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Estamos recibiendo muchos reportes de que agentes de inmigracion y otros policias que buscan el arresto y detencion de personas indocumentadas estan en Jackson County, NC. Mas especificanmente, en el pueblo de Cashiers, NC. PASE LA VOZ!
We are receiving MULTIPLE reports that ICE and other police specifically targeting undocumented people is out in Jackson County, NC SPECIFICALLY the town of Cashiers, NC. If you’re in NC, please SPREAD THE WORD.
Orfilia Sagastume-Reyes of Thomasville, NC is currently set to be deported on June 7, 2012. She is the mother of a US citizen honor student. Orfilia fled political persecution and death threats in Guatemala to the United States with her family in October 1990, following the assassination of her brother. In 1993, Orfilia applied for asylum in the US. Based on the erroneous advice by a previous lawyer, Orfilia and her family withdrew their asylum application, which resulted in an order of deportation. Since then, Orfilia has been trying to fix her status, without result. Orfilia has resided in the United States for 22 years and is the primary caregiver of a minor US citizen child. She has no criminal record, not even a traffic ticket.
Orfilia Sagastume-Reyes has no criminal record, not even a traffic ticket. Why is ICE determined to deport her and the Obama administration refusing to stop the deportation of this mother?
If ICE re-opens her case, she will be eligible for a Green Card. If she is deported, her son will likely have to go with her, taking him away from his country and destroying his chances of a high quality education. If her son stays here, he will be in the custody of Social Services. If deported, Orfilia will not be able to return to the US for 10 years.
Please help keep this family together by taking action:
1. Call ICE – John Morton @ 202.732.3000
Sample Script: ”Hi, I was calling to ask that the deportation of Orfilia Sagastume-Reyes (A # 073 189 266) be stopped. Orfilia has been living in the United States for the past 22 years and is the mother of a U.S. citizen. She is eligible for adjustment of status if ICE lifts her deportation order. According to the Morton Memo, Orfilia is not a priority for deportation and should be allowed to stay. Don’t deport Orfilia – lift her deportation order and allow her to stay in the U.S.”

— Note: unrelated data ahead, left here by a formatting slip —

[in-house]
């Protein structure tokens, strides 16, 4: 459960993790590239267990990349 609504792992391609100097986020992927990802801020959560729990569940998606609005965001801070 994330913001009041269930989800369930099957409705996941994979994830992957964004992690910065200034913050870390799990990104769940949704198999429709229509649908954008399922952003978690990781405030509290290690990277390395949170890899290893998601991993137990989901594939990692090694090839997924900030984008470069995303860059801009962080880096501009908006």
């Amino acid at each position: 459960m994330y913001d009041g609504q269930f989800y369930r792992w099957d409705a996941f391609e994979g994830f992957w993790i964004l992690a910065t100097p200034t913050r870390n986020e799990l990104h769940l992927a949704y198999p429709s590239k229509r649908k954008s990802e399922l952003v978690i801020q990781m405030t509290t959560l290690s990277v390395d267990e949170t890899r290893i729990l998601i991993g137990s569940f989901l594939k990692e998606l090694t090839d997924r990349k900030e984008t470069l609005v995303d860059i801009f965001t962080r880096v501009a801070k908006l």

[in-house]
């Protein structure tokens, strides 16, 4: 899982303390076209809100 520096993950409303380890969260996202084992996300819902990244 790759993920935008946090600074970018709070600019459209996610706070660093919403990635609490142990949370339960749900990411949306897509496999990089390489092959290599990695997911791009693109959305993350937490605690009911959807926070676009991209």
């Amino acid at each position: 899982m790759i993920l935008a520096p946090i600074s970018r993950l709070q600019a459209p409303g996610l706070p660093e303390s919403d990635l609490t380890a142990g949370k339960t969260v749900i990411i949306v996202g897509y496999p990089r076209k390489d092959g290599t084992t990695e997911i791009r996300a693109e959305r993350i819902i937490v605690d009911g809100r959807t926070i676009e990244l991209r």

2. Sample Tweet: #Obama to deport Orfilia, mother of US citizen minor. Tell @wwwicegov to STOP the deportation of Orfilia! http://chn.ge/orfilia
3. Sign and spread the online petition: http://chn.ge/orfilia!
Thank you for your support!
By Alicia Torres-Don
In April it was in Georgia. This month, in California. The fear of being undocumented is being dropped across the nation. We as undocumented youth are coming out of the shadows as UNDOCUMENTED, UNAFRAID, UNASHAMED. We are doing this not because we enjoy the thrill of putting our lives on the line every time we come out, but because we, as the directly affected, are living the urgency of the situation on a daily basis.
We have no option to “opt out,” we are undocumented and we live our lives as undocumented. We have to face secure communities, the 287(g) program, and checkpoints on a daily basis. We have to leave our homes every morning with the image of our parents praying with all their might that we may return. We have to face and endure the constant injustices that are being committed against us, our families and our communities. It is because we see, we live, but more importantly, because we recognize that this is not right and that we have the obligation to challenge such injustices that we dare come out as UNDOCUMENTED, UNAFRAID, UNASHAMED.
We live in a time where an epidemic of anti-immigrant sentiment and injustices sweep our nation and it is our obligation to expose such injustices and to challenge these wrongs. We the undocumented have to own our status, our stories, our voice, our power. We are a collective to be reckoned with. To all the undocumented youth in Alabama, Georgia, South Carolina, North Carolina and all those states where the light seems very dim, I tell you that the power to change and challenge starts with you. Own your status, reach out, organize and challenge.
Like many of us, Erick Velazquillo was at one point living in the shadows, knowing that he was not the only one but feeling like he was–until he was put in circumstances that shook him, made him own his status, and forced him to organize. He is now fighting his deportation through his own means and the collective of undocumented youth that stand behind him. Let’s DROP the FEAR and own our status, our stories, our voice, our power. We are UNDOCUMENTED, UNAFRAID, UNASHAMED, organized and determined to challenge the many injustices that we, our families, and our communities are living. I invite you to DROP the FEAR and take a stand. Here’s how: make a simple video with your story and post it up on your Facebook and send it to us to post on our blog. The time is now.
By Emily Cabaniss